The start up costs are what made most other parts of America fail to take up the Magnum model  (although Los Angeles attempted a similar venture outsourcing all of their kidnapping of foreign princesses or movie star cases to a washed-up stuntman. His travel expenses eventually led to the suspension of the experiment) .  If they had carried on, however, that capital expenditure would have easily been recouped in the annual savings of not employing lots and lots of police man to do the work of one moustached detective.

Fact, ladies and gentlemen – since Thomas Magnum was laid off, there was a twenty year period where NO criminals were caught in Hawaii at all.  (This desperate pattern has been ended by the employment of Steve McGarratt’s grandson or something to form a crack Hawaii 5-0 investigation team – it is anticipated that this programme will be cancelled fairly soon. The lack of moustache makes it an inevitable failure)

Moustaches solve murders. FACT.

Case study 2

Again in the 1980s, five hundred and nine murders were solved by one single woman. Not a cop, not a private investigator. Just an old woman, a writer of mystery novels, who solved murders that happened at social events that she was invited too. The State did not have to pay her a dime for solving any of these crimes, making Jessica Fletcher by far and away the most cost-effective law enforcement operative in history. Some might say that although those 509 murders were solved, no convictions resulted – the jury returning not guilty pleas on the basis that they couldn’t understand how the accused was supposed to have done it.

Others might point to the book that Ms Fletcher published, entitled “If I did it” which explained that she was a psychopathic killer who had murdered all 509 people and set up other people for the crime without ever once having been suspected, but as Ms Fletcher said with a twinkle in her eye, this was merely a hypothetical and fictional account of how she could have done it rather than a confession.

Codgers crack cases. Demonstrable FACT.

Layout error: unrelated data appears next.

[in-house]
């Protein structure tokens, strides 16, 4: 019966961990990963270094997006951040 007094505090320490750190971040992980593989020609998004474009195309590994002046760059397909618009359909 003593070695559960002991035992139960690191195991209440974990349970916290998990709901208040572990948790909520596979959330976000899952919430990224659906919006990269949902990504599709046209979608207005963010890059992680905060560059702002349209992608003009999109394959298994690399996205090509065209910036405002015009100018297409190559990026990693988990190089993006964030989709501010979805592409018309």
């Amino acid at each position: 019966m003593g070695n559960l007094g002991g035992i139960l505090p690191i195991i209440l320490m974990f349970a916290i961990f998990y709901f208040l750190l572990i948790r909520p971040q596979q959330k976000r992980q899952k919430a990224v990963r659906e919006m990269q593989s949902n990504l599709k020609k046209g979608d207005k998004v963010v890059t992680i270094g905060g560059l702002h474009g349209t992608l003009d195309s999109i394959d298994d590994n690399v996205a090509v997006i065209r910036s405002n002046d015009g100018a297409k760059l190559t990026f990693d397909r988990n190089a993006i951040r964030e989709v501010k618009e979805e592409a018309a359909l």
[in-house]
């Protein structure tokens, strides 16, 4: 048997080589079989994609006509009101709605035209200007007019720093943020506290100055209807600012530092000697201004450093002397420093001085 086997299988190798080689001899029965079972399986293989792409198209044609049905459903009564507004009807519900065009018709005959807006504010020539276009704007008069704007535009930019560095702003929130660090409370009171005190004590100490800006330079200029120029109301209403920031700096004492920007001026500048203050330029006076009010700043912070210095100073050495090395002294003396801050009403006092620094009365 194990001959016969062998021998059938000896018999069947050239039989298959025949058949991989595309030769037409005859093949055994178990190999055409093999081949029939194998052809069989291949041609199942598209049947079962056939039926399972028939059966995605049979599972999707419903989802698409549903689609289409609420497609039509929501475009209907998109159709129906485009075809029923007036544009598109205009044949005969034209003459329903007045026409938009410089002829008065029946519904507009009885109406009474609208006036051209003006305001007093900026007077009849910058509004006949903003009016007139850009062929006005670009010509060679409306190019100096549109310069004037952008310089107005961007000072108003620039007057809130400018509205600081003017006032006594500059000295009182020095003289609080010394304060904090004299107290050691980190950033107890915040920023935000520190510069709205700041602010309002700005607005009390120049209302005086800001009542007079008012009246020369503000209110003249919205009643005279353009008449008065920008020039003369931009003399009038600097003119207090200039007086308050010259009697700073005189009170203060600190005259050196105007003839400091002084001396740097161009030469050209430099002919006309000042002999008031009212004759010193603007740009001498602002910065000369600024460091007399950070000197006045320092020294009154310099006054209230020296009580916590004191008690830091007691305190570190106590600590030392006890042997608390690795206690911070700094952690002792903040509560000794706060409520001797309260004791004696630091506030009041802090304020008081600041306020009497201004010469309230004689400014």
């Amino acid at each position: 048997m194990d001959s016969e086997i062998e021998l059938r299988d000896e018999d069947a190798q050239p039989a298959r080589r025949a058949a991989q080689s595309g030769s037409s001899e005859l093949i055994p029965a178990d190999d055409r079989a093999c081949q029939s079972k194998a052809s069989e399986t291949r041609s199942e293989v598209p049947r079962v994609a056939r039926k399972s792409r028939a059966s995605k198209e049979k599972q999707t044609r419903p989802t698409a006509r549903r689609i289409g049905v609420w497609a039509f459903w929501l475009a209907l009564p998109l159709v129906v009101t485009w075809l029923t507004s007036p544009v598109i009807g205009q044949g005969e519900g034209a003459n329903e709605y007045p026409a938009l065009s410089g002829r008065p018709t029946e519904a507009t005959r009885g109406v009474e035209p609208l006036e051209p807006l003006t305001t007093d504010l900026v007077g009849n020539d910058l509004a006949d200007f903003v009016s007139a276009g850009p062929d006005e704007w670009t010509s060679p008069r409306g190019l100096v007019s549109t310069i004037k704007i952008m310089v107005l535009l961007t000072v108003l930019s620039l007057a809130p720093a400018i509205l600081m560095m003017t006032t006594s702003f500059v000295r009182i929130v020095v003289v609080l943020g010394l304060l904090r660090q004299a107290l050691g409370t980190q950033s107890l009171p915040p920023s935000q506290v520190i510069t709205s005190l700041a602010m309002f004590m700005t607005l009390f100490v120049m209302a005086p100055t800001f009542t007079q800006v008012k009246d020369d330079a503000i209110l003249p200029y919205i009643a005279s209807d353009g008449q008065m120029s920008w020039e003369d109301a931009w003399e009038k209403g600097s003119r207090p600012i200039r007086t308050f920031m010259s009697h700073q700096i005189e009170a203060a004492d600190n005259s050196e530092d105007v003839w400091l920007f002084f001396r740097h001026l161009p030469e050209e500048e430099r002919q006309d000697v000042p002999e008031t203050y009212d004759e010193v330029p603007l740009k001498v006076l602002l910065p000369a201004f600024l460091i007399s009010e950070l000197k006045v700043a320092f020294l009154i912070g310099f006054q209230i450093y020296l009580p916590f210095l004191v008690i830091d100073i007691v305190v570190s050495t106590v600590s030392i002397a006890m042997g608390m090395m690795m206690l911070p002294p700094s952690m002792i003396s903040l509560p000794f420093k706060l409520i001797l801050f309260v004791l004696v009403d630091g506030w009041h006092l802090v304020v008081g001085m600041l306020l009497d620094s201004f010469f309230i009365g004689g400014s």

Case study 3

The county of Midsomer in England currently accounts for 98% of homicides in the UK, yet their police force consists of just two officers and occasional input from a dog, Sykes.  Midsomer now has a higher murder per capita rate than Detroit, Washington DC – in fact the only place that has a higher murder per capita rate is a prison for Russian mobsters where there was a short-lived experiment to set the prisoners to work making knives. Property prices are dwindling – once a week, three houses become available because the owners have been killed, and nobody wants to move in because of the high probability that they will be murdered.

This cannot go on.


Part of the solution for Midsomer’s problems is already in place. I of course refer to Sykes the dog.  He will be the cornerstone of Midsomer’s new approach. A pretty teenage girl will be appointed to the investigation team. She will have a plain friend who will be a computer whizzkid, who will do internet searches for “Hang-gliding enthusiasts who are allergic to lamb bhuna and just bought some patio furniture” quicker than any ordinary human could actually type that sentence. The junior detective will grow a moustache or be replaced by someone else who will. The senior detective will rigorously enforce the “Twenty four hours or you’re off the case” technique.

There will be a zero-tolerance approach to ghost-related crime. The sale of luminous paint within Midsomer will be prohibited and the full force of the law will come down on any miscreant who dresses up as a haunted deep sea diver in order to get the biscuit factory for themselves.

The final piece of the puzzle will be to recruit a local pensioner, ideally one who talks too much and seems to ramble on and on about nothing and then look perplexed once an hour saying something like “Oh dear, an egg-whisk – how could I have been so foolish as to miss that?”

[In the event that the old woman HAS a moustache, the junior detective at Midsomer can be laid off. Therefore, sales of Immac or other hair-removal products is banned to anyone over sixty-five in Midsomer ]

If these methods do not work, we know that getting all of the suspects into a room* and having a long rambling conversation where each person is almost accused in turn has a high success rate. That should be what happens in the 24th hour, if the case is not solved by then.  [*none of these suspects will bring a lawyer, or give a no comment interview, or even decline to attend the gathering]

My apologies for  (a) nonsense (b) lack of the powerpoint style pie charts and bar graphs that were in my mind when I thought of this nonsense and  (c) that the lecturer can’t quite decide whether he is English or American with some of his turns of phrase.  In fact, I’m just sorry overall for the whole thing.

About suesspiciousminds

Law geek, local authority care hack, fascinated by words and quirky information; deeply committed to cheesecake and beer.

2 responses

  1. Has anyone ever told you that you might have too much time on your hands? Interesting article in an odd sort of way.

  2. Pingback: Midsomer night’s dream | Legal In General...